They’ll make you laugh out loud, choke back tears, and sigh “aww.” But what’s better? Watching holiday classics always feels a little bit like going home. The brilliant screenwriters behind the most quotable lines are experts at tapping into all the fuzzy feelings and building relatable scenes that make us belly laugh like Santa, but these brilliant writers rarely get the spotlight. So, in this holiday edition blog, we’re rattling off the best holiday movie quotes AND the writers who penned them, bringing the most wonderful time of the year to life on screen.
We couldn’t pick just one quote! Home Alone tapped into every child’s dream (no rules!) and nightmare (bad guys!) all at once. Written by the late screenwriter John Hughes (Planes, Trains & Automobiles, National Lampoons Christmas Vacation, Ferris Bueller’s Day Off, Uncle Buck), the movie spawned several sequels and launched actor Macaulay Culkin’s career.
“This is Christmas. The season of perpetual hope. And I don’t care if I have to get out on your runway and hitchhike. If it costs me everything I own, if I have to sell my soul to the devil himself, I am going to get home to my son.”
“This is extremely important. Will you please tell Santa that instead of presents this year, I just want my family back? No toys. Nothing but Peter, Kate, Buzz, Megan, Linnie, and Jeff. And my aunt and my cousins. And if he has time, my Uncle Frank. Okay?”
Love Actually is a romantic comedy that reminds us we’re all connected, just like the characters in the all-star cast. Screenwriter Richard Curtis has mastered the rom-com: He has writing credits on Bridget Jones Diary, Notting Hill and Four Weddings and a Funeral, for which he was nominated for an Oscar for Best Screenplay Written Directly for the Screen.
Our favorite Curtis line comes to life when the Prime Minister (Hugh Grant) ponders love and airports in the opening scene of the movie.
“Whenever I get gloomy with the state of the world, I think about the arrivals gate at Heathrow Airport. General opinion’s starting to make out that we live in a world of hatred and greed, but I don’t see that. It seems to me that love is everywhere. Often, it’s not particularly dignified or newsworthy, but it’s always there. Fathers and sons, mothers and daughters, husbands and wives, boyfriends, girlfriends, old friends. When the planes hit the Twin Towers, as far as I know, none of the phone calls from the people on board were messages of hate or revenge — they were all messages of love. If you look for it, I’ve got a sneaky feeling you’ll find that love actually is all around.”
A Christmas Story
Convincing Santa – and your parents – that a BB gun is the perfect Christmas gift is no easy feat, as one of our favorite holiday characters Ralphie finds out in A Christmas Story. The screenplay was based on the novel “In God We Trust, All Others Pay Cash” by Jean Shepard (1921-1999), who also narrated the film. Ralphie’s character is semi-autobiographical. Shepard had help writing the script from his wife, screenwriter Leigh Brown (1939-1998) and screenwriter Bob Clark (1939-2007).
“No, no! I want an Official Red Ryder Carbine-Action Two-Hundred-Shot Range Model Air Rifle.”
“You’ll shoot your eye out kid.”
National Lampoon’s Christmas Vacation
Another John Hughes comedy, another Christmas gone wrong. And with Chevy Chase as the star, there’s no shortage of hilarious line deliveries in this 80s Christmastime must-watch. But did you know? When Hughes originally wrote the story, it wasn’t a screenplay at all. Instead, it was a short story called “Christmas ’59,” published in National Lampoon Magazine. You can read the original text here. Several years later, he adapted it to the famous screenplay it is today, National Lampoon’s Christmas Vacation.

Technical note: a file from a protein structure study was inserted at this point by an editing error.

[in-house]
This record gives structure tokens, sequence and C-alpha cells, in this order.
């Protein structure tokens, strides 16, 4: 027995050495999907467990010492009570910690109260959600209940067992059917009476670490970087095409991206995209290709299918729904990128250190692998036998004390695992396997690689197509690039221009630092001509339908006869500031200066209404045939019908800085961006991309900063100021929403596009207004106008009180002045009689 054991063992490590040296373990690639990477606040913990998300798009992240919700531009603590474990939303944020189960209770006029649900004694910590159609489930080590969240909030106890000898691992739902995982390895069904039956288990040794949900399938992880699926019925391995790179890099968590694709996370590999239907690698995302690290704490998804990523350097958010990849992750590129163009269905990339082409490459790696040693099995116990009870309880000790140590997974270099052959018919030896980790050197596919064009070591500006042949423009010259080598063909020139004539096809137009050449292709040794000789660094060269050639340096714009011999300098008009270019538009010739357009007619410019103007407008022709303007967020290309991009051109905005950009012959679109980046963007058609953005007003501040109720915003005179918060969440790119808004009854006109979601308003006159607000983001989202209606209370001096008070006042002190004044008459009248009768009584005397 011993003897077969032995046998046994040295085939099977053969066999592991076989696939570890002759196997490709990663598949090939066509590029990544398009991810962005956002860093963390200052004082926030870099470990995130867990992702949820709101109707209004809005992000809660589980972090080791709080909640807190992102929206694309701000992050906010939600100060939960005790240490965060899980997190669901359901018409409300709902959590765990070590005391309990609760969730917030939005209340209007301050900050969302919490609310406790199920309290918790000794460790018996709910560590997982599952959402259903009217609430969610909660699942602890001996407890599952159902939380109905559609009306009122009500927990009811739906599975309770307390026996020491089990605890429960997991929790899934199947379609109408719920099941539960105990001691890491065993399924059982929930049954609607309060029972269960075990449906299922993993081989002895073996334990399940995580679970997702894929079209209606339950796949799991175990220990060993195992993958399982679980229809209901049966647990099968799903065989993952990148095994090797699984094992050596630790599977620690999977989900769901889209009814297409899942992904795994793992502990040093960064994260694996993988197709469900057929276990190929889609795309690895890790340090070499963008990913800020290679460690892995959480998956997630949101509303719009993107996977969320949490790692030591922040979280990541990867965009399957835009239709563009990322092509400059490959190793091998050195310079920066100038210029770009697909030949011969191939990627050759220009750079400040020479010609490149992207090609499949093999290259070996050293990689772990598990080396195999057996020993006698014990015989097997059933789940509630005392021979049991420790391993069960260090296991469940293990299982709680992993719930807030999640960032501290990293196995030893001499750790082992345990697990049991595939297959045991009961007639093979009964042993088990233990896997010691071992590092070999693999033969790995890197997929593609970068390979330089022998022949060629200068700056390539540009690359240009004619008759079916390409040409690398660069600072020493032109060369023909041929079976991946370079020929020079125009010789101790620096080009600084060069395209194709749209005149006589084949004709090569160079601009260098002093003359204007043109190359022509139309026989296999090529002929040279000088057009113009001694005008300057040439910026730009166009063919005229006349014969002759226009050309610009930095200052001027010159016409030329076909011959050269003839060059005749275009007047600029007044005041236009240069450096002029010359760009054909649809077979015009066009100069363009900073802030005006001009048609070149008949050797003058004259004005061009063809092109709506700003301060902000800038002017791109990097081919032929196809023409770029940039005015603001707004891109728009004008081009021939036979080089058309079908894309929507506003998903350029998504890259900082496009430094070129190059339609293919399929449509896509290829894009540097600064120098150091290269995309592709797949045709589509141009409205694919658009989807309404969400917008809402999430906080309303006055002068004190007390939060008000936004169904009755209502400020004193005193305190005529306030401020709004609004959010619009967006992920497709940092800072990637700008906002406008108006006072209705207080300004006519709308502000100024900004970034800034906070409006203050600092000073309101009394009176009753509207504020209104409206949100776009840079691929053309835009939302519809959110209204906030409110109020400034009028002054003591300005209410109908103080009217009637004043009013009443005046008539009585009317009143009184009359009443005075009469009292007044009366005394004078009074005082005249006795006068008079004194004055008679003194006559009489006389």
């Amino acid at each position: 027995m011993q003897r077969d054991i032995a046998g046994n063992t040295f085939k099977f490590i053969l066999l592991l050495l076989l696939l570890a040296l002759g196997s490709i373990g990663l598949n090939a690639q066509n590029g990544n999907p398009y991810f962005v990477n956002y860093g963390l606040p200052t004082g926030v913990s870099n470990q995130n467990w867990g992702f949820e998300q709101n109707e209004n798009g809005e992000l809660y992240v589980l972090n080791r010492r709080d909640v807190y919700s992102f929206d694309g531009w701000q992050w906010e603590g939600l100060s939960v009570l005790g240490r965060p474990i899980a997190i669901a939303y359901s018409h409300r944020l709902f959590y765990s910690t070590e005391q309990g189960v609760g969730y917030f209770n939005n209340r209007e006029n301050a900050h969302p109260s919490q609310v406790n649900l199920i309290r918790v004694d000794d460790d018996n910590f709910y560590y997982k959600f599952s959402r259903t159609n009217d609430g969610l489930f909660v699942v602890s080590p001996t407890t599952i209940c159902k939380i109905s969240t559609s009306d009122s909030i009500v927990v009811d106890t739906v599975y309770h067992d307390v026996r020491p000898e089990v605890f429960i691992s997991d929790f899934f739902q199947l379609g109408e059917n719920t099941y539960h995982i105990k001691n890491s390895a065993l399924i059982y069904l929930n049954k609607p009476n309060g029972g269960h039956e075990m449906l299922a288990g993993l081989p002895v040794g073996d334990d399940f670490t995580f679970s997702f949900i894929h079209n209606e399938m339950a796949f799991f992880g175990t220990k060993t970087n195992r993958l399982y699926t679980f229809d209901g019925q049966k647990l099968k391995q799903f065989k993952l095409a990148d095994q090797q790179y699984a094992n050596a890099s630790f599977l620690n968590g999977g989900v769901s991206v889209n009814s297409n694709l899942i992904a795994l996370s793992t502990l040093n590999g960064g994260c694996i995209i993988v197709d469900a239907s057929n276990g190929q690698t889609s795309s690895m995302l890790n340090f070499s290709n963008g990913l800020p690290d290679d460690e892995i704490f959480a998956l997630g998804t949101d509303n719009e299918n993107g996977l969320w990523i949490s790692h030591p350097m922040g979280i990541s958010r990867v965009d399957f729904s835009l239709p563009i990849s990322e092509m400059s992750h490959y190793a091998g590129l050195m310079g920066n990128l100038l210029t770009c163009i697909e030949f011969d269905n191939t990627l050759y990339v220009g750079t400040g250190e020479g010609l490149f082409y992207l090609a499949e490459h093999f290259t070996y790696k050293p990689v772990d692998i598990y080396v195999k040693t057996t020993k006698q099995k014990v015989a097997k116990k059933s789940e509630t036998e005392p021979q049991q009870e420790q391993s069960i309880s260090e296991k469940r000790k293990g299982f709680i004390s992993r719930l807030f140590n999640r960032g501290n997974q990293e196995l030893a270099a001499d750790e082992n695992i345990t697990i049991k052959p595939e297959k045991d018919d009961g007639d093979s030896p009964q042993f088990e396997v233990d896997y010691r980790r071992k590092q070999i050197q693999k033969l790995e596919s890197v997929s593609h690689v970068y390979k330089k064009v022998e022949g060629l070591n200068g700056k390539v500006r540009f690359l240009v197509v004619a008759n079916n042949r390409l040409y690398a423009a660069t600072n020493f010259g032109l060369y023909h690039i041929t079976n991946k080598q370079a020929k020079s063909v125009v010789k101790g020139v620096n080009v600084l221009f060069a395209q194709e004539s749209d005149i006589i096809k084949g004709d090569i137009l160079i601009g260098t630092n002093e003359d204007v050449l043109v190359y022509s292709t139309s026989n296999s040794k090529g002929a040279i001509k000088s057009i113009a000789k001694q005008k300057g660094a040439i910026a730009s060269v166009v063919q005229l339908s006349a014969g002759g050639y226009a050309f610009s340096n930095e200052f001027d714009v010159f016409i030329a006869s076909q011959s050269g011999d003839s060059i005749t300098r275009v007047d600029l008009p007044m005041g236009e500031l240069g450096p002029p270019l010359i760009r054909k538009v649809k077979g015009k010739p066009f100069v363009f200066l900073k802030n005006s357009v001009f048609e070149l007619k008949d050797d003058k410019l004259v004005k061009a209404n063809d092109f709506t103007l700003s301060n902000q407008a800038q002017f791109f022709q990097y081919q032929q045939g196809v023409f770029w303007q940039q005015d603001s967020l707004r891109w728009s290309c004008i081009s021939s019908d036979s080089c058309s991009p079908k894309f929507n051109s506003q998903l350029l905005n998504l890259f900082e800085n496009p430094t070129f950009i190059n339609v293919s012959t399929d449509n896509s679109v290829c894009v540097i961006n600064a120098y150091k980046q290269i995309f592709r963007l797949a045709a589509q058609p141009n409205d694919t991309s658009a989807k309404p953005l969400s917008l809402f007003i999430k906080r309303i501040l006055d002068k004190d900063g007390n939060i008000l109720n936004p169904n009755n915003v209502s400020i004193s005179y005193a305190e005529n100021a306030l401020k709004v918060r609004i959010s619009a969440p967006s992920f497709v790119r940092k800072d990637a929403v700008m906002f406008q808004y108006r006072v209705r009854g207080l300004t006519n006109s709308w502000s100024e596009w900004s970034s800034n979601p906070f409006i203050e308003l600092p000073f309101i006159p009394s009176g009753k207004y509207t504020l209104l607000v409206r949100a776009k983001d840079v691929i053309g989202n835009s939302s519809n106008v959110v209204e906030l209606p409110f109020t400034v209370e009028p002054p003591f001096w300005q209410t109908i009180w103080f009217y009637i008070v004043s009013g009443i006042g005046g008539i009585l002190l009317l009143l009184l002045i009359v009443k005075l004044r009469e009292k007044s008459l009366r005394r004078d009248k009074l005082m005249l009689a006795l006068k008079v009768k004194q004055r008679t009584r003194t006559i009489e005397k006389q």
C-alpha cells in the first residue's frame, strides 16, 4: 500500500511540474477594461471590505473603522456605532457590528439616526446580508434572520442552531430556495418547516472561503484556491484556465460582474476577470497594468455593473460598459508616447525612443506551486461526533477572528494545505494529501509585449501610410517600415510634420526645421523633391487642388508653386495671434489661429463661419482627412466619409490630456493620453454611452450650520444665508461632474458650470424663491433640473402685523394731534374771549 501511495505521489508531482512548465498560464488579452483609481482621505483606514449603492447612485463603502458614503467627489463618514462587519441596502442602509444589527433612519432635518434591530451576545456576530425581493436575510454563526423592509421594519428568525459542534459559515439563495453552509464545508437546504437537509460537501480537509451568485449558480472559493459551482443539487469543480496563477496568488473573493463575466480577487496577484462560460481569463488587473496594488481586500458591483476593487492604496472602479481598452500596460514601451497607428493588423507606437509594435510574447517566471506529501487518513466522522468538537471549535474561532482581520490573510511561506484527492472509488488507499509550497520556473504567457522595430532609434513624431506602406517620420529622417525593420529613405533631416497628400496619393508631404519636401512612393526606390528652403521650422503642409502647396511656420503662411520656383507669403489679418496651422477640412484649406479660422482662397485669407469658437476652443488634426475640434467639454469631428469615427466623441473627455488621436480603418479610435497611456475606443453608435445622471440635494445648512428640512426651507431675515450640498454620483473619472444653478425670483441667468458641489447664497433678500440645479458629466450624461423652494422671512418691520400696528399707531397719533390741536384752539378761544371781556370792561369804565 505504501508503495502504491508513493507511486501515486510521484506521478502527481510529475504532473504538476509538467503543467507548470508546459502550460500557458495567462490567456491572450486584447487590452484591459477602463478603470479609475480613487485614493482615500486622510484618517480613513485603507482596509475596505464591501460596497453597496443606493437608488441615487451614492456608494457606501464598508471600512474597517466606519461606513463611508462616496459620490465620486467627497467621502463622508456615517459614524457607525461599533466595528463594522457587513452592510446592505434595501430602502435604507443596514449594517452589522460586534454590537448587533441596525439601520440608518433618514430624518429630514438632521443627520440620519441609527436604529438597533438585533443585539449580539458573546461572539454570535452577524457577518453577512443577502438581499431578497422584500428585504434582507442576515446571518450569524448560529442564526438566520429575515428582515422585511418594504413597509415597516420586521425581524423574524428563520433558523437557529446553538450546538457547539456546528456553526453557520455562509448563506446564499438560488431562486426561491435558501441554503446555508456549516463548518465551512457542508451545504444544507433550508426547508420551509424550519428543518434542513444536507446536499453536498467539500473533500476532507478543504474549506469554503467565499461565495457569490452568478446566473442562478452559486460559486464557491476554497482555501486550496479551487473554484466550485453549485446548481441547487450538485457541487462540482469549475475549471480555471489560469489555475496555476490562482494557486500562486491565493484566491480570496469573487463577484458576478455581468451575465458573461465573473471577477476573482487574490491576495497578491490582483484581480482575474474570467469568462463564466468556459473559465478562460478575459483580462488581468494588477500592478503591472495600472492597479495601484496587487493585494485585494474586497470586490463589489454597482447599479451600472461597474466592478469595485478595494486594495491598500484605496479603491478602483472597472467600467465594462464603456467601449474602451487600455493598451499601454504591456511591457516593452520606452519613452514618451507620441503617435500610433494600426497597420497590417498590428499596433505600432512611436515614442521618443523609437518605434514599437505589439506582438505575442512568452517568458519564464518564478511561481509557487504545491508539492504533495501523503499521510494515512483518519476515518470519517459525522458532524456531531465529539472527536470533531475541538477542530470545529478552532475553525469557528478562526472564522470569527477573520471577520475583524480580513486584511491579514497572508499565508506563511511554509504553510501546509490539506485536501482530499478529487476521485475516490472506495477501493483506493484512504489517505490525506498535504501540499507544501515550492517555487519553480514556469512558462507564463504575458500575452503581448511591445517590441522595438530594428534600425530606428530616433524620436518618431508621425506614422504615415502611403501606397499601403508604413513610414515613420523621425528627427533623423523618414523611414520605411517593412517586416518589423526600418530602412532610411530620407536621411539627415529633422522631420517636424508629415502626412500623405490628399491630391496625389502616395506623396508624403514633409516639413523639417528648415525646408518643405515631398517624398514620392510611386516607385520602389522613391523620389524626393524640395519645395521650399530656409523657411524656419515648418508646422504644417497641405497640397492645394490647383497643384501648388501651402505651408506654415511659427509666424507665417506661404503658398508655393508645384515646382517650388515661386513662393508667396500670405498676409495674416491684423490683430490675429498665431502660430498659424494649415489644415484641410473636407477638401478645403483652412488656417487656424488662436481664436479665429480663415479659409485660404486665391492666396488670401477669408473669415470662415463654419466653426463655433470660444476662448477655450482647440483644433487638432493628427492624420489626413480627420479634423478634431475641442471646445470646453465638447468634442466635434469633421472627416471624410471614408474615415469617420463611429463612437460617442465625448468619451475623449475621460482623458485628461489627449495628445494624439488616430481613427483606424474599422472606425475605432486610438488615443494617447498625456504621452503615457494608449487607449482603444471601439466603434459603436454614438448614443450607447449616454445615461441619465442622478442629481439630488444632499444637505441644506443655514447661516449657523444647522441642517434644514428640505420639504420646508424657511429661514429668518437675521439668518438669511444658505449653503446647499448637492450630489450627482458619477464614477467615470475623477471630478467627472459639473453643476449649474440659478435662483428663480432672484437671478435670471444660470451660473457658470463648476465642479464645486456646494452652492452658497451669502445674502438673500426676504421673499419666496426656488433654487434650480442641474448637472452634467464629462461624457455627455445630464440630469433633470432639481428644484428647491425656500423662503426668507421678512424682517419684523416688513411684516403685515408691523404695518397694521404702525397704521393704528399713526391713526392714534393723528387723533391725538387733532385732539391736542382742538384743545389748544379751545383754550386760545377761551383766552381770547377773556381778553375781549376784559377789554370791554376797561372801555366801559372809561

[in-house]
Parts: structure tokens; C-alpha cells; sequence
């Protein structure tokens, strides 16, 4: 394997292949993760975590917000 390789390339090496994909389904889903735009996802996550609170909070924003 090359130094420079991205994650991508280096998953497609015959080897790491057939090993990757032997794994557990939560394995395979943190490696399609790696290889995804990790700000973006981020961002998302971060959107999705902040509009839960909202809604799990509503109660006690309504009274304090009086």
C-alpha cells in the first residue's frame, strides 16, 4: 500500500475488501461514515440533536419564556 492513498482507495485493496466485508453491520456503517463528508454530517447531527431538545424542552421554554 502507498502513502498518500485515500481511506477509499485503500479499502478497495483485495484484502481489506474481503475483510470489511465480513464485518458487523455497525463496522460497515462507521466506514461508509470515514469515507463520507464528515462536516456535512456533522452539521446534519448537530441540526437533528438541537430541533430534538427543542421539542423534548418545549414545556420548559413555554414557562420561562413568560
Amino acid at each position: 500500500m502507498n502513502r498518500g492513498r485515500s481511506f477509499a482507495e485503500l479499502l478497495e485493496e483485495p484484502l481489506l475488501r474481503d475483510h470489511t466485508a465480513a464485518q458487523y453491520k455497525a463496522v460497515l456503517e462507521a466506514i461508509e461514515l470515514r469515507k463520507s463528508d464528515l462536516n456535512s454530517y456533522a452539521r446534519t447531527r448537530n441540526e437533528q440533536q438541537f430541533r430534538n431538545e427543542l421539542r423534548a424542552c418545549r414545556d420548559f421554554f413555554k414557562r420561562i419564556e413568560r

“You surprised to see us, Clark?”
“Surprised Eddy? If I woke up tomorrow morning with my head sewn to the carpet I wouldn’t be more surprised than I am right now.”
It’s a Wonderful Life!
Screenwriters hear the notion all the time: Your script may be rejected 100 times, but it only takes one ‘yes’ to make it big. And that’s how we got one of the most famous holiday movies of all time: It’s a Wonderful Life! Writer Philip Van Doren was tired of unsuccessfully shopping his short story “The Greatest Gift,” so, according to film historian Mary Owen, he printed out 200 copies of the story and sent them as 21-page Christmas cards to his friends and family. A producer got hold of a copy and purchased the movie rights for $10,000. Frances Goodrich, Albert Hackett, Frank Capra, Jo Swerling, and Michael Wilson would all go on to earn writer credits on the final screenplay.
“Remember George, no man is a failure who has friends.”
Turn on your TV during December, and you’ll surely to find Elf playing. The holiday classic is chock-full of hilarious scenes, some of which were adlibbed, but most of which were written by screenwriter David Berenbaum (The Haunted Mansion, The Spiderwick Chronicles). In a 2018 interview with Variety for the film’s 15th anniversary, Berenbaum said his inspiration for the screenplay came after moving to Los Angeles from the east coast. “It was very comforting to write a Christmas movie when you missed the snow, and there’s a heatwave outside,” he said in the interview. “I loved the idea of someone who didn’t fit in, who set out to find his place in the world.”
“So dad, I planned out our day. First, we’ll make snow angels for two hours. And then we’ll go ice skating. And then we’ll eat a whole roll of Tollhouse Cookie Dough as fast as we can and then, to finish, we’ll snuggle.”
Great Christmas movies have a way of finding a place in our hearts and homes for decades. We celebrate the screenwriters past and present who help us ring in the holiday season every year!
Happy holidays from SoCreate!